Twenty candidates on Veterans Committee Hall ballot
NEW YORK -- Billy Martin, Marvin Miller and Doug Harvey are among 20 former managers, executives and umpires on the new Hall of Fame ballots to be considered by the revamped Veterans Committee when it votes next month.
Whitey Herzog, Davey Johnson, Gene Mauch and Bowie Kuhn are other notable candidates up for induction in 2008. The Veterans Committee has gone three straight elections without enshrining anyone in Cooperstown, leading to further changes in the process this year.
The vets committee will not consider any players for the Hall until late next year.
Two ballots, each listing 10 candidates, will be reviewed by a pair of separate voting committees on Dec. 2, the day before baseball's winter meetings begin in Nashville, Tenn. Voting results will be announced Dec. 3 at the meetings.
Any candidate who receives the required 75 percent on either ballot will be inducted into the Hall of Fame with the 2008 class on July 27. Voters can select up to four candidates on each ballot.
The ballot for managers and umpires will be examined by a 16-member board made up of three current and former executives, three longtime media members and 10 Hall of Famers -- including Hank Aaron, Jim Bunning, Bob Gibson, Tom Lasorda and Earl Weaver.
The ballot for executives will be considered by a 12-member panel consisting of seven current and former executives, three longtime baseball writers and two Hall of Fame players -- Harmon Killebrew and Monte Irvin.
Joining Martin, Herzog, Mauch and Johnson on one ballot are fellow managers Danny Murtaugh, Billy Southworth and Dick Williams. In addition to Harvey, the other eligible umpires are Hank O'Day and Cy Rigler.
The ballot for executives includes Miller, Kuhn, Buzzie Bavasi, Barney Dreyfuss, John Fetzer, Bob Howsam, Ewing Kauffman, John McHale, Walter O'Malley and Gabe Paul.
Harvey, a longtime NL umpire, came close to election in February when he received 52 of the necessary 61 votes on the composite ballot from the previous Veterans Committee.
Miller, the union head who led players to free-agent riches, showed a strong increase by garnering 63 percent.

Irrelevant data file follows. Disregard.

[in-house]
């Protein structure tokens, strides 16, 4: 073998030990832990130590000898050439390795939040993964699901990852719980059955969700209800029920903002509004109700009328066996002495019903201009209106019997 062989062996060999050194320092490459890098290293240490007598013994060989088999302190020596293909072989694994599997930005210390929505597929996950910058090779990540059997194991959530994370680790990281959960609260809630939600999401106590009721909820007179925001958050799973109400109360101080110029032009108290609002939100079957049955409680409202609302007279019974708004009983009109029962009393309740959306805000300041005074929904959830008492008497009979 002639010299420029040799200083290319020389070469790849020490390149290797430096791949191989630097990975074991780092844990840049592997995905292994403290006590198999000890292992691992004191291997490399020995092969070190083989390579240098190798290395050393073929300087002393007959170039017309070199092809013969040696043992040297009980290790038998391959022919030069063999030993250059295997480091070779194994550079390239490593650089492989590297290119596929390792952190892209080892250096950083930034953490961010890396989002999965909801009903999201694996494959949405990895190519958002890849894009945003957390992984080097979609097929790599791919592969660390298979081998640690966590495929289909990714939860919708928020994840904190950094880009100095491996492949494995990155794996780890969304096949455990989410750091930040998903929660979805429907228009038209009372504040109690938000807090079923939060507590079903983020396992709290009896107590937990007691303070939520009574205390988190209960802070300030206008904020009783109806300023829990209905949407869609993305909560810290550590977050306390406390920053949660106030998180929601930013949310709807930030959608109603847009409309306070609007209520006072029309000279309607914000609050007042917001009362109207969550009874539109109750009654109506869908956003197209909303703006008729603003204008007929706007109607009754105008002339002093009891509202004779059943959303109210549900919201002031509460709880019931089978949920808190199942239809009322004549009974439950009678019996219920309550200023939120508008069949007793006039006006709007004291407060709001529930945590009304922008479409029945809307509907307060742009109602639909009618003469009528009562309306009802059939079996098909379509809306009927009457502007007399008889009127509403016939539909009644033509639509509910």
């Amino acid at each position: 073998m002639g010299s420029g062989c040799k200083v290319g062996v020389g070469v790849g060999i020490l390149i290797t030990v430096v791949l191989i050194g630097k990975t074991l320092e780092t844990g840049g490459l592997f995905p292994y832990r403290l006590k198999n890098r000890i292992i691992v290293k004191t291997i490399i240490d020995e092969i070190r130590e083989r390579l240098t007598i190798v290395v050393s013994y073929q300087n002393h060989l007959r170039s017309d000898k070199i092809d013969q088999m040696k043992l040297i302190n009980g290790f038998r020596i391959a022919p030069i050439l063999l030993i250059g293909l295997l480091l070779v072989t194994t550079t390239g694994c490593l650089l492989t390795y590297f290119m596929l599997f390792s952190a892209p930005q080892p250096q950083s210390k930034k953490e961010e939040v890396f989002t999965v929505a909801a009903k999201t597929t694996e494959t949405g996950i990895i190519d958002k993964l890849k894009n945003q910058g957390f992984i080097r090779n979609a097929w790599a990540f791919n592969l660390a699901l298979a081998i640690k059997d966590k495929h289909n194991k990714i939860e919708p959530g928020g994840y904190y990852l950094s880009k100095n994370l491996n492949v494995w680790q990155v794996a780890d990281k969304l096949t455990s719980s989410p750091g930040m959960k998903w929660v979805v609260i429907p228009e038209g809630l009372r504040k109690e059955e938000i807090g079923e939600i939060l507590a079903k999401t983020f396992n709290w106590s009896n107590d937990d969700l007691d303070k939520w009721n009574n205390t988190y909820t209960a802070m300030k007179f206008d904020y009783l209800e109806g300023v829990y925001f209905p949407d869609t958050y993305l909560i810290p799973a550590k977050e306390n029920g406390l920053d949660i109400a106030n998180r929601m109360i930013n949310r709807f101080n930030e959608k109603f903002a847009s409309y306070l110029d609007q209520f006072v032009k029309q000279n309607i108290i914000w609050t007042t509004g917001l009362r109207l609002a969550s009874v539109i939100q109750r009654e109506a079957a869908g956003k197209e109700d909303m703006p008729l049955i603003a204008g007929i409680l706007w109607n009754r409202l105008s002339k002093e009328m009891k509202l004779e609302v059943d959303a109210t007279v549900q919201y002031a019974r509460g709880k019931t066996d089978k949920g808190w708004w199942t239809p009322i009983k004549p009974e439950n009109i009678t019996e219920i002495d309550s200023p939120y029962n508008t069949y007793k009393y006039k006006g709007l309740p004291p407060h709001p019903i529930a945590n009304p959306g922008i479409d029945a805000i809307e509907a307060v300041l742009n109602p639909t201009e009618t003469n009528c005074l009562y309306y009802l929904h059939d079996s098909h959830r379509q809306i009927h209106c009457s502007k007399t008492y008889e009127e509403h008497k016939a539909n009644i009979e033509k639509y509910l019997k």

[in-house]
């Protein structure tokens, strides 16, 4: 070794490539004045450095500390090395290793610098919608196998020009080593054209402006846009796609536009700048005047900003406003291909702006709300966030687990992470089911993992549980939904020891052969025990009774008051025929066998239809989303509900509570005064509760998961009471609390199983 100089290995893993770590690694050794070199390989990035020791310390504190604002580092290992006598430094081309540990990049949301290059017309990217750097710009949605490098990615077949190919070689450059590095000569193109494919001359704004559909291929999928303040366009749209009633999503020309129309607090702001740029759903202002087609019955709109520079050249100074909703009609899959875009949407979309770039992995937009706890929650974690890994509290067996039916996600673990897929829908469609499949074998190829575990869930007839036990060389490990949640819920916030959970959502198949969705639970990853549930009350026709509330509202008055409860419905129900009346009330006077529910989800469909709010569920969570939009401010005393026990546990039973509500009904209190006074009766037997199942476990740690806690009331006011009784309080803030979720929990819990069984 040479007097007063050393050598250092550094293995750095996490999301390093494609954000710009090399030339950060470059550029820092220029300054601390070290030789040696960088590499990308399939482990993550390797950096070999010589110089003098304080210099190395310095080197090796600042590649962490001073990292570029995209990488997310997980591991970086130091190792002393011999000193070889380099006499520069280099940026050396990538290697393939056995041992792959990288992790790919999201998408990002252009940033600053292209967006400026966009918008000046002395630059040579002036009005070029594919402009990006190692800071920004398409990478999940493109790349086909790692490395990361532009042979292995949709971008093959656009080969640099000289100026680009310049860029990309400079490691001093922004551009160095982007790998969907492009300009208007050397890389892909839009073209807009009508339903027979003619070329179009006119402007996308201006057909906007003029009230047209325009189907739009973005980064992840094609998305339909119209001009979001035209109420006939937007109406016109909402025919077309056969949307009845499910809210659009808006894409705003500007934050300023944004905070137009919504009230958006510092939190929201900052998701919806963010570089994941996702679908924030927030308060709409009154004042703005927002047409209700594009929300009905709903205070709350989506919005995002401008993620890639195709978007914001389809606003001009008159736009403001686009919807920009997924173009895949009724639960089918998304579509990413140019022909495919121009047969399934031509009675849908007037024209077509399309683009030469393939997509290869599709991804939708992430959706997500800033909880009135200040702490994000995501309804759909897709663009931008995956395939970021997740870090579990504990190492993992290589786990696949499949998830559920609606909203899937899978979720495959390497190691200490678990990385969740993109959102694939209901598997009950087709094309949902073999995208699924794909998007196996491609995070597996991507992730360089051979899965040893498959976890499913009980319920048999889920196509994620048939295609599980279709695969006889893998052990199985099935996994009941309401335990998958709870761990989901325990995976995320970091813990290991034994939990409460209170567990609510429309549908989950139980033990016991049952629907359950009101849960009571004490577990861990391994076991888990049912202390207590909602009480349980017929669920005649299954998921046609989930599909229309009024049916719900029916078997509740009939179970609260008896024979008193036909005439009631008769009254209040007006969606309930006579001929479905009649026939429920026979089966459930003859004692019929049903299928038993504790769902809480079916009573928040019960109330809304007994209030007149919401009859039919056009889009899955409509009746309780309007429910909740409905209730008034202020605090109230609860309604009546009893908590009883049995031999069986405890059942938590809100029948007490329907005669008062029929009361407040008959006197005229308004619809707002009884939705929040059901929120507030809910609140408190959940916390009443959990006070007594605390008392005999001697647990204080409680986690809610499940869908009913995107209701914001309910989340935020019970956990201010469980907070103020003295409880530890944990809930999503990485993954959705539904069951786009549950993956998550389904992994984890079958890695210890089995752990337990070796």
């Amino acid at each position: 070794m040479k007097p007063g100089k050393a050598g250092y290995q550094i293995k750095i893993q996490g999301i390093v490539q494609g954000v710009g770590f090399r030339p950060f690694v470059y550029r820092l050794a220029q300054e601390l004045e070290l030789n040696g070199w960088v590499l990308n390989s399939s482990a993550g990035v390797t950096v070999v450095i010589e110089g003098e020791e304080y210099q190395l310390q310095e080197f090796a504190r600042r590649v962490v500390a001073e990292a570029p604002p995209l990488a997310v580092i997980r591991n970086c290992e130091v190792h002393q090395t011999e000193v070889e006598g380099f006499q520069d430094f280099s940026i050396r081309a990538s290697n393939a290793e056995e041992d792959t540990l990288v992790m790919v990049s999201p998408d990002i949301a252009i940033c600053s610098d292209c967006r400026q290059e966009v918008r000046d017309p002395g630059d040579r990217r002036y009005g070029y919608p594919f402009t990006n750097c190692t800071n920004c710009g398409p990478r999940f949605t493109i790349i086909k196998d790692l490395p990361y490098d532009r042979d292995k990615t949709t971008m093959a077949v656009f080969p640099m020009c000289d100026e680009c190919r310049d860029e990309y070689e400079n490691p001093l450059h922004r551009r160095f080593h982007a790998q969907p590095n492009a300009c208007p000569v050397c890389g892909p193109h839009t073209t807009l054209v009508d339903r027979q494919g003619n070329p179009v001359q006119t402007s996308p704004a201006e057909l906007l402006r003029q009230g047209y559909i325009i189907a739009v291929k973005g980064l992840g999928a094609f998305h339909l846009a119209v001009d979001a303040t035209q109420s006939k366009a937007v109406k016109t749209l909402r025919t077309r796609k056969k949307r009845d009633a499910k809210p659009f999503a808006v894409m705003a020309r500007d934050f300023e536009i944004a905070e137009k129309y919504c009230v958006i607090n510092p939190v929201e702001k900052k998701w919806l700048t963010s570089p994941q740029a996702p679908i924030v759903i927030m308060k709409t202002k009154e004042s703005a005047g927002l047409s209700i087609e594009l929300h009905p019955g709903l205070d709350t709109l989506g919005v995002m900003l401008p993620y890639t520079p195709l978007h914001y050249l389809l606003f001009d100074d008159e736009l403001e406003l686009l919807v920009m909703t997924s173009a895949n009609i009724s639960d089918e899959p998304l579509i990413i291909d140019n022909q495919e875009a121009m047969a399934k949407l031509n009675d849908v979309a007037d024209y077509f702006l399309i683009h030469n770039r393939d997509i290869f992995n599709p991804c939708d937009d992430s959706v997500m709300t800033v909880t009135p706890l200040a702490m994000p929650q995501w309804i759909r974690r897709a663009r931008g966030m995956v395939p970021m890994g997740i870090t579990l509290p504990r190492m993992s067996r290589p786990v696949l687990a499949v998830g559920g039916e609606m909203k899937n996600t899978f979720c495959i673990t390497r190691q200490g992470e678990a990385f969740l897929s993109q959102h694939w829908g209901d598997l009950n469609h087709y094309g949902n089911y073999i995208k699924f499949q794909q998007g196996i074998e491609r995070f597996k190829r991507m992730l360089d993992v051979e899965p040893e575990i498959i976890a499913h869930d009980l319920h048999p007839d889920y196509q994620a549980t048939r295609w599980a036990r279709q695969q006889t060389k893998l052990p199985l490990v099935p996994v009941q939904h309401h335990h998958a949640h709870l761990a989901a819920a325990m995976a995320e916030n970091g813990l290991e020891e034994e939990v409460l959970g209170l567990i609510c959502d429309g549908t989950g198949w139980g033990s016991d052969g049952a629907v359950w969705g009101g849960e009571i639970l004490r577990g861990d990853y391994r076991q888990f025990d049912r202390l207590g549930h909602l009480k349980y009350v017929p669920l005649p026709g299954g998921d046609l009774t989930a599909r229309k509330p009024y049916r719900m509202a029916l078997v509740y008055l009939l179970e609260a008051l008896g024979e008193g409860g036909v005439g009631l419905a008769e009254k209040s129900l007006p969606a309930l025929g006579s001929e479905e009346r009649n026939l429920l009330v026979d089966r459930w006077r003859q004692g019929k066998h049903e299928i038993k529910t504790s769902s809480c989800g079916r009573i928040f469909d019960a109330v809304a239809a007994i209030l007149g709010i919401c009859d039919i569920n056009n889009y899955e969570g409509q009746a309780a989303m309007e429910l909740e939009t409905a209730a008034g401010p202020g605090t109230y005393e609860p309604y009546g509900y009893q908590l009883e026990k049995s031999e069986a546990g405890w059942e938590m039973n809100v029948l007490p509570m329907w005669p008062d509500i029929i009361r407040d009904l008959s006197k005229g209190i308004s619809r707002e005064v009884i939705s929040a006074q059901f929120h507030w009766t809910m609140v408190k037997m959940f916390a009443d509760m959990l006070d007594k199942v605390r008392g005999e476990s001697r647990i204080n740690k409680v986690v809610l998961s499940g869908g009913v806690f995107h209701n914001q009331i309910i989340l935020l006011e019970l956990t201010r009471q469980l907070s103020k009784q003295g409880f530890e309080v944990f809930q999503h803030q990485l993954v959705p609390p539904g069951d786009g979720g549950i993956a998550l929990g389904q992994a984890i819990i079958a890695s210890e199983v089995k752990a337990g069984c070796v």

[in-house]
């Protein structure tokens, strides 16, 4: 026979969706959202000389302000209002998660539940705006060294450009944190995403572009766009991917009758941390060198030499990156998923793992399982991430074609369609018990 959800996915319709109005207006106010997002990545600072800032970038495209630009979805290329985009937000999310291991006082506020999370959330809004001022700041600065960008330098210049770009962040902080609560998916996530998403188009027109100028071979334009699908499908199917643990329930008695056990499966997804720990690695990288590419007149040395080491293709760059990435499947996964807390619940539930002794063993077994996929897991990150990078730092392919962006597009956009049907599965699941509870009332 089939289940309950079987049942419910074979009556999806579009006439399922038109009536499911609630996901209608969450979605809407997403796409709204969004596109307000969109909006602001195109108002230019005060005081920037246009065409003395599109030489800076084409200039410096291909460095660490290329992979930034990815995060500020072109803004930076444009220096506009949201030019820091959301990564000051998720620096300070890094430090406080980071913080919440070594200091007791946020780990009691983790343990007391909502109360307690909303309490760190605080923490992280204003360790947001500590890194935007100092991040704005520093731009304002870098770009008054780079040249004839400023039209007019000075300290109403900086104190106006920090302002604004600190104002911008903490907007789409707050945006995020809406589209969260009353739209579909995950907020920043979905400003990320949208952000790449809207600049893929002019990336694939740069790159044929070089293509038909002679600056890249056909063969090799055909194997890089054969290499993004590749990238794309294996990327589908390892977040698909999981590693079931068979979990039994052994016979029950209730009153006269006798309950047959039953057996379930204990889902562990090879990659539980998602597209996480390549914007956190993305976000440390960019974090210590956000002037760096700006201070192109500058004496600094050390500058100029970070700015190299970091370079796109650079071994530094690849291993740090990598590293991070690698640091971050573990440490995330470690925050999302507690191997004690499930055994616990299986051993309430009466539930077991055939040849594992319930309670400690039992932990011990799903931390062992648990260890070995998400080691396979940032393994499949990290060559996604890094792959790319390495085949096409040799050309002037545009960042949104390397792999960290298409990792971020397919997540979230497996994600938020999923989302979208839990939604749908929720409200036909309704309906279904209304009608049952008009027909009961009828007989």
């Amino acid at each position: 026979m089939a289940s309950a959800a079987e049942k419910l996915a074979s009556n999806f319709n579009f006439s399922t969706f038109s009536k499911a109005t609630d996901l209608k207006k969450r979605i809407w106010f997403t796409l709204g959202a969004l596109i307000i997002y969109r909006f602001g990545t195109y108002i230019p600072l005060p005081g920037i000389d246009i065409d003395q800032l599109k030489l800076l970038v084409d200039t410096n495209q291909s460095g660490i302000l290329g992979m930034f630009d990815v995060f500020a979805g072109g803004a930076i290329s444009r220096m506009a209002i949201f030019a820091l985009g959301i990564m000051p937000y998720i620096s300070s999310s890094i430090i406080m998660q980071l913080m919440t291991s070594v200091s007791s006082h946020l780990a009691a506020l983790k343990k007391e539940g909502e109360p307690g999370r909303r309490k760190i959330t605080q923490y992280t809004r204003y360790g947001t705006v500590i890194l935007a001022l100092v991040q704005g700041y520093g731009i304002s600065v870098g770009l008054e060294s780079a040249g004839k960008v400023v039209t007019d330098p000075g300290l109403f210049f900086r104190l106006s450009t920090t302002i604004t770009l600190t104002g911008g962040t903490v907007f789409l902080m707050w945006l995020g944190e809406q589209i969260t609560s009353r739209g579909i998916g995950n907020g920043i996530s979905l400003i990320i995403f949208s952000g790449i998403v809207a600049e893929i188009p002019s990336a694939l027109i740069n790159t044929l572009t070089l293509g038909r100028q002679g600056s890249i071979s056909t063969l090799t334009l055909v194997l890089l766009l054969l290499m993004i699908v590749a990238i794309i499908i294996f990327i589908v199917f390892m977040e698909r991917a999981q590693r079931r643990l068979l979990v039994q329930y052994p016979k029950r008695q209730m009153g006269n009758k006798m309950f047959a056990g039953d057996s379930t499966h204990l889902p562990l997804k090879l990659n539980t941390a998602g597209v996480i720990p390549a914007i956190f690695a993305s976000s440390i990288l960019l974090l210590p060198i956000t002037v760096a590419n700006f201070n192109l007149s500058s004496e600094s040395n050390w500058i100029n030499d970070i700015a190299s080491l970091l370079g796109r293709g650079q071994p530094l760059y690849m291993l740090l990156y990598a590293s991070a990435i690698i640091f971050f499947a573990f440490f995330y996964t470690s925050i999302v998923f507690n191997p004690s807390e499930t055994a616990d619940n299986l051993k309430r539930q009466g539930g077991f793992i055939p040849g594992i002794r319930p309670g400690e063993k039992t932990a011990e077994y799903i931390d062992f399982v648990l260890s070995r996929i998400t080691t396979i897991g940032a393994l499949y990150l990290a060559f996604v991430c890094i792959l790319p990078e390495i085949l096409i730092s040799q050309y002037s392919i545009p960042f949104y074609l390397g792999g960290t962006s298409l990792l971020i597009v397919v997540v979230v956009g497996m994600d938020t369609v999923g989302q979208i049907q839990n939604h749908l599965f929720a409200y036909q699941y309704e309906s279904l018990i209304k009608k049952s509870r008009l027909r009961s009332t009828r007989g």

The new managers and umpires ballot was devised by 11 veteran members of the Baseball Writers' Association of America. The executives ballot was created by the executive voting committee, which studied retired execs and active ones 65 or older.
The Veterans Committee now handles four ballots. The one for managers and umpires and the one for executives will be considered every other year starting this December.
Players who began their careers in 1943 or later will be reviewed every other year starting with the 2009 induction class. Players whose careers started before 1943 will come up for election every five years, beginning with the '09 class.
All members of the Hall of Fame will vote next year on eligible players from 1943 and later. A 12-member panel, not yet appointed, will vote on pre-1943 players at next year's winter meetings. Both those ballots will be created next fall.
In July, the Hall of Fame's board of directors voted to trim the size of the Veterans Committee and the number of players it will consider for induction. It also changed the format for electing long-retired players, managers, umpires and executives.
That wasn't the first time the vets committee was restructured. It was altered after charges of cronyism when it elected Bill Mazeroski in 2001.
"Historically, the Veterans Committee has continually evolved since its inception in 1936," Hall chairman Jane Forbes Clark said. "These newest changes uphold our belief that players should have a Veterans Committee review, while also recognizing the unique analysis needed for managers, executives and umpires.
"We believe that these new procedures and restructured committees will allow for more open dialogue among those who vote, promoting a more intensive study of player candidacies," she said.
Copyright 2007 by The Associated Press